And a real investigation into Wilcher's death might not be an academic exercise. One person who is extremely close to and knowledgeable about the Casolaro case has said in private that the mystery of Casolaro's death could be resolved by a Grand Jury investigation, with sworn testimony, subpoena power, etc. This suggests Paul Wilcher's death may not have to remain a mystery either.

Paul Wilcher was an acquaintance of mine. He was not a perfect person; he made mistakes like anyone else but he was also, at times, a man of unusual energy and altruism. A seminary student who considered becoming a priest, he later became an attorney is his efforts to accomplish some good in this world.

Overall, I fell he was a good man. He didn't deserve to die.

Personally, I don't believe he died of natural causes.


In the following pages are brief remarks regarding A) disturbing parallels between the Casolaro and Wilcher cases; B) Police, FBI and CIA presence at the scene; C) other information about Wilcher's death; and D) possible further forensic investigation.

Mme. Attorney General, I feel the death of Paul Wilcher offers too many questions and inconsistencies to be ignored. I am writing because I feel this matter deserves your most serious attention, and hope this letter will bring some action on your part to answer some of the many, very troubling questions raised by Paul Wilcher's death.


Garby Leon
(PhD, Harvard University)


Both were investigating possible government involvement in illegal activities.

Each was acting on his own, with dogged persistence, over a long time period.

Both Casolaro and Wilcher expressed fears, shortly before their deaths, that their lives were in danger because their investigations had led into sensitive territory. Casolaro was known to have received direct phone call threats, and told his brother shortly before he died, "If something happens to me, it won't be an accident."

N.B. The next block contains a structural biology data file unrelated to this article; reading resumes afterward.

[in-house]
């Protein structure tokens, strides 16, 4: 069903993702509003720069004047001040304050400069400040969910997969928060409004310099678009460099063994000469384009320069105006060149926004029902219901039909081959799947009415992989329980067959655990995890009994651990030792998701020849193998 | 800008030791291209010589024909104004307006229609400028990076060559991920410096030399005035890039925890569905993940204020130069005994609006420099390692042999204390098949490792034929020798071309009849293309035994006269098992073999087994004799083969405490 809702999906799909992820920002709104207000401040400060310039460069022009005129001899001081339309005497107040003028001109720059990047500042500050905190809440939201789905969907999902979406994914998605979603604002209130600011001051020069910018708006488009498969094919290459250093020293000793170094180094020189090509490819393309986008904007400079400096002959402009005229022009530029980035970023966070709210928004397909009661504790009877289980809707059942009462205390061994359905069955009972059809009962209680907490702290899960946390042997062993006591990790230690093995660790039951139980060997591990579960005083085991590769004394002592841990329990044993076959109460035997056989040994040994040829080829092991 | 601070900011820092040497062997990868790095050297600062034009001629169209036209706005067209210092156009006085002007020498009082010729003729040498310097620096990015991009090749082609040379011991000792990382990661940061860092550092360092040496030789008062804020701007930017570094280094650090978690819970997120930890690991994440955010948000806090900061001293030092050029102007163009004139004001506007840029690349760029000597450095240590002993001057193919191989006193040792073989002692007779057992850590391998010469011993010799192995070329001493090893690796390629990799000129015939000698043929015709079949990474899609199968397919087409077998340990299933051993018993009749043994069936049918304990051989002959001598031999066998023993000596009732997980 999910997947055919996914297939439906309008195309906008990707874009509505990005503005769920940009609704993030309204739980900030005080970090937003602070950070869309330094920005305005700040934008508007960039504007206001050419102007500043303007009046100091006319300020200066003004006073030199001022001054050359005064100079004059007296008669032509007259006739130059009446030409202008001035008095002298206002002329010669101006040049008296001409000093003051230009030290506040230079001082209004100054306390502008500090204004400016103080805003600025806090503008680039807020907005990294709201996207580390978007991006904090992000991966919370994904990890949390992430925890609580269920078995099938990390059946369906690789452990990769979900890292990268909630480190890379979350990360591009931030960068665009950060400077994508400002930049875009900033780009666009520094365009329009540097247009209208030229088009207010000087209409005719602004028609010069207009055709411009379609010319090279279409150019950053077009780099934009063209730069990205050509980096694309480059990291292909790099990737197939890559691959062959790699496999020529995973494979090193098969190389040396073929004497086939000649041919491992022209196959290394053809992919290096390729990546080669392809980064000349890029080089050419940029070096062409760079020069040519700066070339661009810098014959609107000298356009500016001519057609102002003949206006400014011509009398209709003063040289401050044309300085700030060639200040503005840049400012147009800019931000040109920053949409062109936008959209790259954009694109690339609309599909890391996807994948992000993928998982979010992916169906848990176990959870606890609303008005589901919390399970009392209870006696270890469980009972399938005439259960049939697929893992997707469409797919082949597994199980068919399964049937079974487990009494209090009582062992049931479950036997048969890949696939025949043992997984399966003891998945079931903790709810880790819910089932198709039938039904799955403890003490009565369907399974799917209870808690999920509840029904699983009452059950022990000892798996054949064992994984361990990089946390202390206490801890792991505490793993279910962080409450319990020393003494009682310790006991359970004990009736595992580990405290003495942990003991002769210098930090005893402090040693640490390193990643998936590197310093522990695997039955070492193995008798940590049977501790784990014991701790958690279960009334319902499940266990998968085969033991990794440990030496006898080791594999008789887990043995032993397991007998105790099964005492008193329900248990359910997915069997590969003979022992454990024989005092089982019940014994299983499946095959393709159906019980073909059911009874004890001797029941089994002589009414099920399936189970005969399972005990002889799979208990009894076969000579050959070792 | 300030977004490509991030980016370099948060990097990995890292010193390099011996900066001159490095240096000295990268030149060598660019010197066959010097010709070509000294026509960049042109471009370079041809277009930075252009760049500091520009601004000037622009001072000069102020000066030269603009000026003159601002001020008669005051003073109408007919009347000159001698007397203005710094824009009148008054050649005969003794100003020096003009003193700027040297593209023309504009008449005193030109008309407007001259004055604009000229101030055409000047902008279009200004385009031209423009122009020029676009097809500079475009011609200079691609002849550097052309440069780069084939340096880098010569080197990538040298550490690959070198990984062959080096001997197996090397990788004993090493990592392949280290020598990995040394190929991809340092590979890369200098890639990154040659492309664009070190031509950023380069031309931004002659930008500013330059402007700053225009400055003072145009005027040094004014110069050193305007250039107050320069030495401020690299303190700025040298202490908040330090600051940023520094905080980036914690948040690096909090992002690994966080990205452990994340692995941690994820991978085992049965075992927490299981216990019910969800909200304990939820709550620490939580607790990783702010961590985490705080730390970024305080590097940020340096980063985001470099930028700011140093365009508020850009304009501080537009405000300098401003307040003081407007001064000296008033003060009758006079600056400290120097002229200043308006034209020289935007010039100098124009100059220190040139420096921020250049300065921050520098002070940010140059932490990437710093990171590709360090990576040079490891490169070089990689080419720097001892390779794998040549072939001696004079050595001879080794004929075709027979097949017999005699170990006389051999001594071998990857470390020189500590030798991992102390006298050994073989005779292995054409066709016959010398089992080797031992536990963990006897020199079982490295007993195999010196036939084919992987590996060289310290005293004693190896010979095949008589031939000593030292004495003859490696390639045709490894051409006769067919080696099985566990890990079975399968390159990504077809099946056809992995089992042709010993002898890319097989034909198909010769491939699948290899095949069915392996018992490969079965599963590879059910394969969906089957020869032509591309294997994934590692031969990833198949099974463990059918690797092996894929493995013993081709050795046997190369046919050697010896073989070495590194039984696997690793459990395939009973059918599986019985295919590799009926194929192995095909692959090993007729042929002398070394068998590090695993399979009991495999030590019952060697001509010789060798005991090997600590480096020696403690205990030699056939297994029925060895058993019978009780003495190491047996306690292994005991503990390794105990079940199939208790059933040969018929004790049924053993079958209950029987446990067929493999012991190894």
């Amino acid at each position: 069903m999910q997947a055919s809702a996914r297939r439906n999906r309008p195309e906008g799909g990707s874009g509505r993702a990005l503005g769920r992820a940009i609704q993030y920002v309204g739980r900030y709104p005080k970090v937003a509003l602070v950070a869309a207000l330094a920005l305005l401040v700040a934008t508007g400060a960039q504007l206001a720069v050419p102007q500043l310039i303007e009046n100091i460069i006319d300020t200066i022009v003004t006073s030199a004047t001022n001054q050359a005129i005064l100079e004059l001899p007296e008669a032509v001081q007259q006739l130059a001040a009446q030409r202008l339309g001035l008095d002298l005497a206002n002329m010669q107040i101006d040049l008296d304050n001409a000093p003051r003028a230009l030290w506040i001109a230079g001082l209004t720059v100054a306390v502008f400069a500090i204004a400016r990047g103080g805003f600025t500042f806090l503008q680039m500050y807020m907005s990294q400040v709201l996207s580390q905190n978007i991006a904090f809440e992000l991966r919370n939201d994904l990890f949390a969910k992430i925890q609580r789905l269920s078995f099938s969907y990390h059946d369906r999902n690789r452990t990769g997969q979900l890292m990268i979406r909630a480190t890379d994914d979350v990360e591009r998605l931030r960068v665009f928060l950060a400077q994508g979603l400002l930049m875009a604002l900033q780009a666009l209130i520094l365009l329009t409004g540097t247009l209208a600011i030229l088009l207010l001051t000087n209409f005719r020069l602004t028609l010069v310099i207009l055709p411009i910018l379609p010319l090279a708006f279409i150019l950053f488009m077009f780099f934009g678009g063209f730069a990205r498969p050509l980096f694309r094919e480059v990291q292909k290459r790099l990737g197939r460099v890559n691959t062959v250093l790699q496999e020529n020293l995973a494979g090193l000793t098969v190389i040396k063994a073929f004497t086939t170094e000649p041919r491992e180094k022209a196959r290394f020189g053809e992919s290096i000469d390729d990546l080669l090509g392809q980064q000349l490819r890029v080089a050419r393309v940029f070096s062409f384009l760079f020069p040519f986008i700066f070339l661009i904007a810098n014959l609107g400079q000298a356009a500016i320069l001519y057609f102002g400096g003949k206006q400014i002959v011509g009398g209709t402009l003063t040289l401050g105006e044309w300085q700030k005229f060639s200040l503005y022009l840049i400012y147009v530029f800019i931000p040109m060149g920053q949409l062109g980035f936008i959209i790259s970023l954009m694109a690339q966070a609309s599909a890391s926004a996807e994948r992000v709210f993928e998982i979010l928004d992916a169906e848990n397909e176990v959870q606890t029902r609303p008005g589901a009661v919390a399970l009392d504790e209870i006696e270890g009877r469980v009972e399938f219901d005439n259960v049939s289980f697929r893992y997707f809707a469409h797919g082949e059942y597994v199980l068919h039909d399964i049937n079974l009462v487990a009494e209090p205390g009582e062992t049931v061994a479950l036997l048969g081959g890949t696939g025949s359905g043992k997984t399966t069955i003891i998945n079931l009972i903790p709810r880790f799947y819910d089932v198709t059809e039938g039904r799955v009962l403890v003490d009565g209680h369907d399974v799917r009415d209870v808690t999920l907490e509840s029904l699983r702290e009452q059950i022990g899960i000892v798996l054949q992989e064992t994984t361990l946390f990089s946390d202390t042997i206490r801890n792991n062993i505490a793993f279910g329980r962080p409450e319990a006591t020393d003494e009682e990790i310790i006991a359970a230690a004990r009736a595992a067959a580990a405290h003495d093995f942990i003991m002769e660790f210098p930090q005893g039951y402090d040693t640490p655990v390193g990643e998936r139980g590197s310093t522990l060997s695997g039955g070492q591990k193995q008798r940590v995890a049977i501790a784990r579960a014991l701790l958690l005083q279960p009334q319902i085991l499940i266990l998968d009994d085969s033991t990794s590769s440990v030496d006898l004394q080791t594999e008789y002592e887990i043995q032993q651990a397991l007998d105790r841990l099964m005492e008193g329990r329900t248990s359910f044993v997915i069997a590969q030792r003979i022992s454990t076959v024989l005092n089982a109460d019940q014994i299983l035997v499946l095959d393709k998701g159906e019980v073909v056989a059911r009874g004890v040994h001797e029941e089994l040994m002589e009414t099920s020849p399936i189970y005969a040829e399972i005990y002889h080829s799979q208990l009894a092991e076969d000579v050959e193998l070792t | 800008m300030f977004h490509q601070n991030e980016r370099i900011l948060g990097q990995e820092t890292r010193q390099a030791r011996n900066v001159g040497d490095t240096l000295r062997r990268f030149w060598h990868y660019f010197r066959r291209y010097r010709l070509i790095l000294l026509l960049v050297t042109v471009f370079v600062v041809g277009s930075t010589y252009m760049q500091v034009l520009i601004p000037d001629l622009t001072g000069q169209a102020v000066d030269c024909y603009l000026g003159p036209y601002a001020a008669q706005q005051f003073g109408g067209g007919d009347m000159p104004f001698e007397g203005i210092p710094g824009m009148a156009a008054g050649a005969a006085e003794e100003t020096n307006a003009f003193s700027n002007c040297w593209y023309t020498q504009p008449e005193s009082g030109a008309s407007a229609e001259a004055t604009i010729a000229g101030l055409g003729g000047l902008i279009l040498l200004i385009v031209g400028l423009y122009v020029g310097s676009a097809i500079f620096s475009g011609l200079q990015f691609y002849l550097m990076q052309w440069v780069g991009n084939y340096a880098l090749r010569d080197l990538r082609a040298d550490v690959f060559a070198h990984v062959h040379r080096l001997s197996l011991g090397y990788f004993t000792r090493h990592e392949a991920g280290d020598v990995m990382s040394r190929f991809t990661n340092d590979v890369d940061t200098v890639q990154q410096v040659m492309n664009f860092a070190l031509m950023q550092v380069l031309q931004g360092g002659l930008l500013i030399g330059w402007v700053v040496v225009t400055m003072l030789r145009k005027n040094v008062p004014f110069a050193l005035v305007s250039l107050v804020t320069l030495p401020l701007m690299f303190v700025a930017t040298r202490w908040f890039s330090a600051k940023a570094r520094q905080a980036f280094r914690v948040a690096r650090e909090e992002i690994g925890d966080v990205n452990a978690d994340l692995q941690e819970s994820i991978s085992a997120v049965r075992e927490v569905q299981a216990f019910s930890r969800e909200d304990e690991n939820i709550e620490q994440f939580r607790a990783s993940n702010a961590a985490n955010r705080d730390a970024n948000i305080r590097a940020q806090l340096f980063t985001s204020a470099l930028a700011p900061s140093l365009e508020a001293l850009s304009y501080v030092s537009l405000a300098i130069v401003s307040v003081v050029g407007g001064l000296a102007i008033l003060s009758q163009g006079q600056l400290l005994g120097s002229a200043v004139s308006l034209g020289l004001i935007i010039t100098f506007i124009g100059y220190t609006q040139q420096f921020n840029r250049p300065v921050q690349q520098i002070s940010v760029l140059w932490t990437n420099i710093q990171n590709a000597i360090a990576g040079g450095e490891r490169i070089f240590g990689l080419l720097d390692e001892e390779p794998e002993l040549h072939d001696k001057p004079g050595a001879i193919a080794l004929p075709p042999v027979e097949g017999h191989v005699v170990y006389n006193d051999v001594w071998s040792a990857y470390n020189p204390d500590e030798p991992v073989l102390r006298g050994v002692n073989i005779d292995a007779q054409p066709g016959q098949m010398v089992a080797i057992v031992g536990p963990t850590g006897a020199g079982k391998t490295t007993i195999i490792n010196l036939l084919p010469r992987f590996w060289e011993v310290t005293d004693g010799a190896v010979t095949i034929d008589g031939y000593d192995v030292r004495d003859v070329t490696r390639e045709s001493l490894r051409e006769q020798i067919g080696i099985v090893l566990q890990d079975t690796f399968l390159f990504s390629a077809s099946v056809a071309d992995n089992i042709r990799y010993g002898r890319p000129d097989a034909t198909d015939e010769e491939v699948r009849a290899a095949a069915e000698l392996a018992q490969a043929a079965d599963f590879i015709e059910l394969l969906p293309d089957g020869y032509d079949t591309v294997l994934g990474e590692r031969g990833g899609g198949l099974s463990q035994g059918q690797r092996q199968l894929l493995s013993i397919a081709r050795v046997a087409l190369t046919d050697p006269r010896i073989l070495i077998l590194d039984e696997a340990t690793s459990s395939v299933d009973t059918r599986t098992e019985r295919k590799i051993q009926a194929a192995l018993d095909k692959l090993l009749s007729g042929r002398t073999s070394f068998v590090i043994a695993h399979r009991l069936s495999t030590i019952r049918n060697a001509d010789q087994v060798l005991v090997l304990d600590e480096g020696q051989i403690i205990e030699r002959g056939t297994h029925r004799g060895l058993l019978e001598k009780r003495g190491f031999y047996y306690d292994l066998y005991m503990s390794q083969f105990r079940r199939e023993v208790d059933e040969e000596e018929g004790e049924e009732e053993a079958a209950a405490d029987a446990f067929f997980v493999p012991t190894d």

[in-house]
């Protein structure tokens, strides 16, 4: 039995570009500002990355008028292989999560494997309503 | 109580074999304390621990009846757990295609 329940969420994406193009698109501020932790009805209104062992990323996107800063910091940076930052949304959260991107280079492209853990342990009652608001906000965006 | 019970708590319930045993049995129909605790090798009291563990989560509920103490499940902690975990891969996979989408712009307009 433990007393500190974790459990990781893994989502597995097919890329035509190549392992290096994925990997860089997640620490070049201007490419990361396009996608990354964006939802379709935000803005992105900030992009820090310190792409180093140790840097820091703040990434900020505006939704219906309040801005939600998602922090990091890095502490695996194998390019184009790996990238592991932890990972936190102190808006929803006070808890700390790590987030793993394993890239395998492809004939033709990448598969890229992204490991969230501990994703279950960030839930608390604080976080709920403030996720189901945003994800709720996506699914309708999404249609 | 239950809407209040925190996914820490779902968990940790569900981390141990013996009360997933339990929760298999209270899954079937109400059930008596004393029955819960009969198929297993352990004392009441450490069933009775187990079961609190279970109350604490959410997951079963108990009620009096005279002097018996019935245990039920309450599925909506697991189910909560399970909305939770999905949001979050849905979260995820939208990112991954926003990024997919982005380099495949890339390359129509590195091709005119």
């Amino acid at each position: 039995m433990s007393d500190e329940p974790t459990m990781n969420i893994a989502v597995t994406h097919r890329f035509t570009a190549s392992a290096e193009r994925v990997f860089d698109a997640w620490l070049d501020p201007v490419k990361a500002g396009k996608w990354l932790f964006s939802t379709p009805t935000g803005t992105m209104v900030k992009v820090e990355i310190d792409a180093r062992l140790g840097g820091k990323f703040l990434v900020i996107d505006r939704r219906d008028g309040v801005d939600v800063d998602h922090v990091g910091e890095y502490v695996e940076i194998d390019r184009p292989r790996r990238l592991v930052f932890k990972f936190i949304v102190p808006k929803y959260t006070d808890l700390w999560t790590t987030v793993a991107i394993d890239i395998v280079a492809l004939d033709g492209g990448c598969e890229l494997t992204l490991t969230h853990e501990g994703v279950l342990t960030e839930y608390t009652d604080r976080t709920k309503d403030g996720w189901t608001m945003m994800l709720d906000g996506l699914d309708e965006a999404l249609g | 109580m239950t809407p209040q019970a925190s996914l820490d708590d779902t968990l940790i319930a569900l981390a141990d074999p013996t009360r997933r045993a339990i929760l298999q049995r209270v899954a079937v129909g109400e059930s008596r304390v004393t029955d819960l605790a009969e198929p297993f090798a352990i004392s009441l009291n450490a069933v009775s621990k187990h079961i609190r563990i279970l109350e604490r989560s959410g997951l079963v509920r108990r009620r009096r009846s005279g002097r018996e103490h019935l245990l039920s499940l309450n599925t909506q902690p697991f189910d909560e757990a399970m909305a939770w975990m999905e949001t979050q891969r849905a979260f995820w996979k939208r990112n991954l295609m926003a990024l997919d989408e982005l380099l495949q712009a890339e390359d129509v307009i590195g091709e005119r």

As stated, Wilcher told at least one other person at the end of May that he feared he'd become a "danger signal" because his information on government malfeasance had gone beyond Casolaro's. In three weeks he was dead.

Both decedents' bodies were found in bathrooms, in bizarre circumstances (Casolaro a supposed suicide though forensic evidence cast substantial doubt on this; Wilcher, a man in good health, propped up on a toilet but showing no discernible cause of death).

In both cases, the scene of death was sealed off and made inaccessible, then cleaned, preventing any further official or independent investigation (the motel room where Casolaro was found was industrially cleaned the next day; Wilcher's apartment was sealed off and no one was allowed to enter; it was also cleaned the next day. I am unaware of any subsequent, serious investigation or crime report released to the public in either case).

In both cases, personal records, documents, computer files and/or other information belonging to the decedents are apparently not officially accounted for. Casolaro's briefcase and personal records were not found at the scene of his death. While Wilcher's family reportedly has taken possession of some personal belongings, the location of Wilcher's complete files, the result of years of hard work, is not publicly known.

In both cases, rapid alterations were made to the corpse making further forensic study difficult or impossible. Casolaro was embalmed shortly after death without family consent; Wilcher was cremated, as remarked above, without fingerprint or other evidential identification of the body, and without complete forensic examination to determine cause of death.

In both cases, forensic evidence relating to the corpses is scant.

In neither case was any kind of inquest held, no official testimony taken under oath, nor was any thoroughgoing official investigation undertaken (at least publicly). Nor has any official report been released in either case.


According to Mr. MASON O. LIDELL JR. (637 Third St. NE, Apt. B-03, DC 20002) superintendent of Wilcher's building, a Lieutenant and a Sergeant from the D. C. Police (with the help of firemen to force the door) entered Wilcher's apartment at about 11:30 AM on June 23rd. Three detectives from DC Police entered and found Wilcher's computer was turned on. When they read what was on the computer screen, they summoned the FBI. There is no further information on what the screen actually said.